In the New King James Version, Philippians 2:6 says that Jesus, "being in the form of God, did not consider it robbery to be equal with God." Because of having seen the NIV translation, which says that he "did not consider equality with God something to be grasped," and because of the relations of the clauses in my English translations, I always thought that the idea here was that Jesus, even though he was "in the form of God" did not try to take advantage of his inherent equality with the father, but instead took on a subordinate role while on earth and "made Himself of no reputation, taking the form of a bondservant and coming in the likeness of men. And being found in appearance as a man, He humbled Himself and became obedient to the point of death, even the death of the cross." (NKJV) This interpretation is more explicit in the HCSB: "who, existing in the form of God, did not consider equality with God as something to be used for His own advantage. Instead He emptied Himself by assuming the form of a slave, taking on the likeness of men. And when He had come as a man in His external form, He humbled Himself by becoming obedient to the point of death - even to death on a cross."
Today I was reading the commentary notes in Spiros Zodhiates' Hebrew-Greek Keyword Study Bible and his note on Philippians 2:6-8 gives a different interpretation. He explains, "Jesus did not regard it as an act of injustice to the Father for Him to exert His miraculous powers demonstrating His deity on proper occasions as deemed by Himself." Now, I don't particularly like this interpretation theologically, because I think that if Jesus exercised divine power while on earth then he didn't live a truly human life, and it is critically important to the Christian understanding of salvation that Jesus lived a fully human life. Instead, I tend to attribute Christ's miracles to the work of the indwelling Holy Spirit, and to argue that a Christian indwelt by the Holy Spirit can, at least in principle, do miracles in precisely the same way (cf. John 14:12). This seems to have been part of Satan's temptation of Christ in the wilderness: Christ was encouraged to exert omnipotent power while on earth, which would have undermined the true humanity of his life (Matt. 4:3). Nevertheless, the question is not what theology I am comfortable with, but what does the text actually say.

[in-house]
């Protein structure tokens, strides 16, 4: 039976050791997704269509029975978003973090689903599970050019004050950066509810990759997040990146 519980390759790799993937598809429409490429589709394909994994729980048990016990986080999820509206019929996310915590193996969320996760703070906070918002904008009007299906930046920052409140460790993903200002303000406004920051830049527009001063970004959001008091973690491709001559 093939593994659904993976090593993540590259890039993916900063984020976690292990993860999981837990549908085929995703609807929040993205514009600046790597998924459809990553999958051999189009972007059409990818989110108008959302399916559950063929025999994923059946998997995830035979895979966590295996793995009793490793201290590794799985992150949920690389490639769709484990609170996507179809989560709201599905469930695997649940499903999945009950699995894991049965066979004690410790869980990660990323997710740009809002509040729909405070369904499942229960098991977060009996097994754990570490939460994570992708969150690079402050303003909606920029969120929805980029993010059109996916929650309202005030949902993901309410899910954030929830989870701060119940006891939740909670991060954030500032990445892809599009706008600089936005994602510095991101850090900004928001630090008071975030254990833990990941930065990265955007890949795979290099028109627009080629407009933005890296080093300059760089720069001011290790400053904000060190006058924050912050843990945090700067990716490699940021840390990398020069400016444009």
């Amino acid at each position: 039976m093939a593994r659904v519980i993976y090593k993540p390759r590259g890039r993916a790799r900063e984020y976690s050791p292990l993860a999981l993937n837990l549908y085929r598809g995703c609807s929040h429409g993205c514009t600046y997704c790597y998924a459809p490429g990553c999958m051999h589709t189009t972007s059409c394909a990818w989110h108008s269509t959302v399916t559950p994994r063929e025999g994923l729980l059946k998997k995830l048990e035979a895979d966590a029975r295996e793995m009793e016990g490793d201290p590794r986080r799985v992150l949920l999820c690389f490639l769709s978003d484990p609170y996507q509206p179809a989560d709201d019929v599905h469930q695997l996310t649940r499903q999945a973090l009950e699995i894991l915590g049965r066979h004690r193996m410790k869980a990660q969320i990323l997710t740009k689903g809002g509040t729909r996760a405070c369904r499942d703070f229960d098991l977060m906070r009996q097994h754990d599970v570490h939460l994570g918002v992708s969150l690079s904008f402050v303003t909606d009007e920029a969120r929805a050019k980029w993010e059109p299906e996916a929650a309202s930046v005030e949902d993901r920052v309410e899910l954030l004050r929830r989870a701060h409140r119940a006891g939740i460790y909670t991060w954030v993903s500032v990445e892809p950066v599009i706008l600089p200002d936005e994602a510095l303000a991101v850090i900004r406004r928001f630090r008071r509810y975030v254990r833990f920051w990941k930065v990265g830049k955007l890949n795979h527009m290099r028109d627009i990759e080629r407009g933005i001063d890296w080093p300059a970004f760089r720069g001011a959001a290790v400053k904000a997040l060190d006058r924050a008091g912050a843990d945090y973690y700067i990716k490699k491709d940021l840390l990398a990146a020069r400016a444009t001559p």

The difficulty seems to be with the participle uparchon ("being" in the NKJV or, better, "existing," as the HCSB has it) and its relation to the other clauses of this sentence (my Greek text has vv. 5-7 as a single sentence, but I think that v. 8 should probably be included as the same sentence in the Greek as well). My intro Greek professor always taught us that Greek participles could be related to the main clause of their sentence in any of 8 ways, to be remembered by the mnemonic "The Mild-Mannered Crack Pot Constantly Called California" (he was quite insistent that this was the most important thing we would ever learn about Greek grammar). This stands for: time, manner, means, cause, purpose, condition, concession, or general circumstance. His point was that 'general circumstance,' which is generally what the English participle (which is how the NKJV and HCSB both render this word) does, with the Greek participle this is a last resort interpretation. Ordinarily, one of the other relations is intended. In this case, the translations I am looking at all make the participle look concessive to me: "who, although he existed in the form of God, did not consider equality with God something he should take for himself; instead, he emptied himself..." etc., while Zodhiates takes it as causal: "because he existed in the form of God, he did not consider [claiming] to be equal with God to be seizing something unjustly." Zodhiates' interpretation has to deal with the alla ("but") in the next clause, which expresses a contrast. However, Greek alla is not quite identical to English "but." It can be used, according to LSJ, "to oppose whole sentences." That is, rather than contrasting "he did not consider equality with God as something he should take for himself" with "he emptied himself by taking on the form of a slave," it may contrast larger syntactic units, so that the passage could be translated (a bit loosely), "even though, since he existed in the form of God, he did not think he would be seizing something unjustly by claiming equality with God, he emptied himself by taking on the form of a slave." The whole first part, including "since he existed in the form of God" is then contrasted with Christ's decision to humble himself, which he does even though he has every right to claim equality with God. It should be noted that this interpretation of the Greek needn't support the theological conclusion of Zodhiates with which I am uncomfortable, namely that Jesus exercised his own omnipotent power while on earth, since, even on this interpretation, it is more natural to read the text as contrasting Jesus' pre-incarnate glory with his emptying of himself, which began when he "took on the form of a slave, becoming like human beings."
It seems, then, that the text can bear either of these interpretations. I think these are the only two real possibilities for this participle. Does anyone see any other ways of taking this? Do any translations take the Zodhiates interpretation, or do they all take either the concession track or leave it ambiguous?Posted by Kenny at June 17, 2006 10:34 PM
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